Big Girl, New Digs
Christianne’s new apartment had felt bigger before her stuff was in it.
She’d felt so boss signing on the dotted line and slipping the key onto her ring a few days ago. She’d submitted the postal system’s change of address form, relishing the physical manifestation of her adulthood.
“I feel gross,” she confessed to her sister Maria. “I’m hot. I’m sticky. And it’s December for crying out loud.”
“At least we got it all in. I guess we should change our plan for post-move peppermint mochas,” Maria answered, heaving the last box of books onto a table.
“Think we could get them iced?”
“I think I’m too exhausted to walk down the block.” Maria collapsed onto the couch. “Power nap,” she said, as she closed her eyes.
Christianne crossed into the bedroom and surveyed her space. Everything she’d wanted was here, and it felt like too much and not enough at the same time.
The apartment was cute, with new appliances and a big bathroom. It was an easy commute to her job at a consulting agency, and the rent fell just within her budget. When she showed the listing to her parents, there were no raised eyebrows, which had to mean something, right?
She ran her finger along the top of the dresser she should have measured for before she bought it online. The price made it a steal, but the fact that the drawers only opened if her bedroom door was closed upset her more than she wanted to admit. She’d laughed with Maria when they realized it didn’t fit, but really she’d been terrified that this was only the first of a slew of humiliating mistakes she was bound to make now that she was on her own.
A college degree, a job with benefits, and her own address, and still she didn’t feel like she had any business living in this city. For one thing, she hadn’t really understood all the terms of the lease. Did anyone?
Not for the first time, Christianne wondered if you really could fake it ‘til you made it, or if, at some point, you were bound to be exposed as the failure you really were.
A young boy’s laughter streamed in the window they’d cracked open to prevent the room from feeling like a sauna. There was a playground across the street from her building. The boy was on the swings, babbling, then squealing each time his mother gave him another push into the sky.
Heat behind Christianne’s eyes threatened to summon tears, but she told herself—again—that it was just a dresser and it was fine. Not like she was going to be getting dressed with the door open anyway.
Christianne still faced the window, but her sister could always sense when something was off. “When did you realize you weren’t going to be what you wanted to be when you grew up?”
“You mean I’m not going to be a ballerina who lives on the moon? Who says?” Maria countered.
Christianne turned around. “I mean it. I didn’t dream of spreadsheets and pencil skirts when I was little, not even when I was in high school or most of college.”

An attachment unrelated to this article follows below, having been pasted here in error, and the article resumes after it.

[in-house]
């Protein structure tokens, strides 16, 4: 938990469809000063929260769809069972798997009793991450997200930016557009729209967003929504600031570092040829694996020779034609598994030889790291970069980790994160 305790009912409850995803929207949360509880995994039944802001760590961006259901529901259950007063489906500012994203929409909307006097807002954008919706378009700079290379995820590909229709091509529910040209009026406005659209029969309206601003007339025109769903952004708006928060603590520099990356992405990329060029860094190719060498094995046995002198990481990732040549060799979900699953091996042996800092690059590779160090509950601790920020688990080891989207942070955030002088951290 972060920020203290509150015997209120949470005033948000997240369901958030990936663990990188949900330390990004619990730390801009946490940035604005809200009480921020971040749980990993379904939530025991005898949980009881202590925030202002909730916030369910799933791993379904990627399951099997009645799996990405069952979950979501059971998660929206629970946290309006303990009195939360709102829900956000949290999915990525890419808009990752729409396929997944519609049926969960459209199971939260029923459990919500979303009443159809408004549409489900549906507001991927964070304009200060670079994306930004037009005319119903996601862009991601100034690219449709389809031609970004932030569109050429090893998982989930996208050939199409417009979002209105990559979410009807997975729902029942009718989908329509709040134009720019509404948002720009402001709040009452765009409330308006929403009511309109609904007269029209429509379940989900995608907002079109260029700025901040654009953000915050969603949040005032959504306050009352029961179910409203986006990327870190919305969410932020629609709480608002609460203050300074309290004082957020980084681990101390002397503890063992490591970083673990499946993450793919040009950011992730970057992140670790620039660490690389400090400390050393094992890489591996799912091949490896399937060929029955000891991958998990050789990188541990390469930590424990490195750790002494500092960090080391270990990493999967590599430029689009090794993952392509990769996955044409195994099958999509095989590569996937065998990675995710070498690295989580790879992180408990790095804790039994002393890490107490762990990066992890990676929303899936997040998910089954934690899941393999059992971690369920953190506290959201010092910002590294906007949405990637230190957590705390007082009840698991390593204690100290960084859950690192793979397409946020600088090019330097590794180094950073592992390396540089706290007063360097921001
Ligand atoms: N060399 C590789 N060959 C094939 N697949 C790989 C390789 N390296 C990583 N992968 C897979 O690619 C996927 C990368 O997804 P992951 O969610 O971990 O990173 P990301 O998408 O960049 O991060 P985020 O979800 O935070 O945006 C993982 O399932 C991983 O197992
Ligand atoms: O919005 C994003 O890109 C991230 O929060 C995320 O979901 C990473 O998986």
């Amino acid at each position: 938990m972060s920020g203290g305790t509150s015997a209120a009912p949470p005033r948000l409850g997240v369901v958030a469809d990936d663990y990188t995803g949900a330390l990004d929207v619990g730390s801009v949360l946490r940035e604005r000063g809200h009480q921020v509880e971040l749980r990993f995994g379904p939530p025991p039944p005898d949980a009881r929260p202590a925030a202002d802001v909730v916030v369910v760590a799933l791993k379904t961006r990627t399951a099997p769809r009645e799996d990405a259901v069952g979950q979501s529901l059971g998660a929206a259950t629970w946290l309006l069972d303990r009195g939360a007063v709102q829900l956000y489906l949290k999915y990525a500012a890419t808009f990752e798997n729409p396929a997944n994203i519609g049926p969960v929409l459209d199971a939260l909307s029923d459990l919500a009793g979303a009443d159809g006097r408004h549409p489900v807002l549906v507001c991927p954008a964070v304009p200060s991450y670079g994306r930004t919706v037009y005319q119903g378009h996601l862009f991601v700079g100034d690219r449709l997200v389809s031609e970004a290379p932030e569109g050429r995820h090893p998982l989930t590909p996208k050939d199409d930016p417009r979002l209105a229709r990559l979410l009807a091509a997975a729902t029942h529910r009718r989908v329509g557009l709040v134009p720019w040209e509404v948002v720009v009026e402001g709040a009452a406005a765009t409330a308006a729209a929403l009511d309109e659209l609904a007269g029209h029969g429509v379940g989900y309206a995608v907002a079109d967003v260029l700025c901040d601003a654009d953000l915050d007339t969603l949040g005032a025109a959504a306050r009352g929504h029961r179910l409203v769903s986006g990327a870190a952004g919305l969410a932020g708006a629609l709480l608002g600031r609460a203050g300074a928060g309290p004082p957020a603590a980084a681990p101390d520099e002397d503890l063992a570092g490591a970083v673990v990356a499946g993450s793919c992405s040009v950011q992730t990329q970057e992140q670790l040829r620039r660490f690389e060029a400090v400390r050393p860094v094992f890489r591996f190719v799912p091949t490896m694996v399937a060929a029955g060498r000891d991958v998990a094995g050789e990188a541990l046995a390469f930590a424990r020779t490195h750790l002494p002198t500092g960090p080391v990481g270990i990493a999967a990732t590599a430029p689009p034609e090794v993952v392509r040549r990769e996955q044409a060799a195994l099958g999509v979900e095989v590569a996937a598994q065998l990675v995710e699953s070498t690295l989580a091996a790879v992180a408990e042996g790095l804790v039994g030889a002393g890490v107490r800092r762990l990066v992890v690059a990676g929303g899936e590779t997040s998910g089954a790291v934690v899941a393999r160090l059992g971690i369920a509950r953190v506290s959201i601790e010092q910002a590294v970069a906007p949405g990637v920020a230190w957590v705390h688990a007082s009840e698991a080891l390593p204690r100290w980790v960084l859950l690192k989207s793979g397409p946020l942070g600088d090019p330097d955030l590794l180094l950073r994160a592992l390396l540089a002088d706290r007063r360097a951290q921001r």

“God is full of surprises.”
Christianne searched for a way to say what she meant that wouldn’t sound like a child whining. But any way she cut it, she felt juvenile, young, small.
“What do you think you want now?” Maria asked.
“I don’t know,” Christianne said. “Some marker that I’m on the right path.”
“Hand me a blazer,” Maria said.
“Hand you a what?”
“A blazer. Whichever one fits you the best.”
Christianne reached into her closet and rustled off the bag from the dry cleaners. This one was deep blue, almost purple, and not only fit like it was made for her, but also made her eyes pop. Maria wriggled out of her sweatshirt and shrugged the blazer on over her tank top.
“Well?” Maria asked.
“It doesn’t fit you. None of my clothes fits you. And ugh, you’re sweaty. Unless you want to make a stop at the cleaners on your way home, can we be done with this?” Christianne said.
“In a second.” Maria spun around slowly, raising her arms to a T. Finally she faced Christianne again. “You’re right. It doesn’t fit me. And I couldn’t have picked it out for you if I tried. Or even if I did, I couldn’t have had it tailored unless you were in it.”
Christianne took the blazer back and hung it up again, then looked back out the window. The mom was lifting the boy out of the swing and buckling him into a stroller full of blankets. “Do you miss being little sometimes?”
“I guess so. It would be nice to take more naps.”
“I mean the freedom, the lack of responsibility,” Christianne said.
“I don’t know. I mean, what would it all lead to? I don’t think I could have stayed a kid forever.”
“But we were happy kids,” Christianne said.
“Girl, happiness isn’t all it’s cracked up to be.”
Christianne just barely shook her head, trying to understand. Her sister wasn’t happy?
“I’m not unhappy,” Maria said, reading her mind. “I’m just saying that’s not really the goal for me anymore.”
“What is?” Christianne asked.
Maria’s eyes shone. “Finding the blazer that fits.”
Lindsay Schlegel is a daughter of God, wife, mother, and believer in the life-giving power of words. She’s the author of Don’t Forget to Say Thank You: And Other Parenting Lessons That Brought Me Closer to God and the host of the weekly podcast, Quote Me. You can learn more about her work and her ministry at LindsaySchlegel.com or on Instagram, @lindsayschlegs and @quoteme_podcast.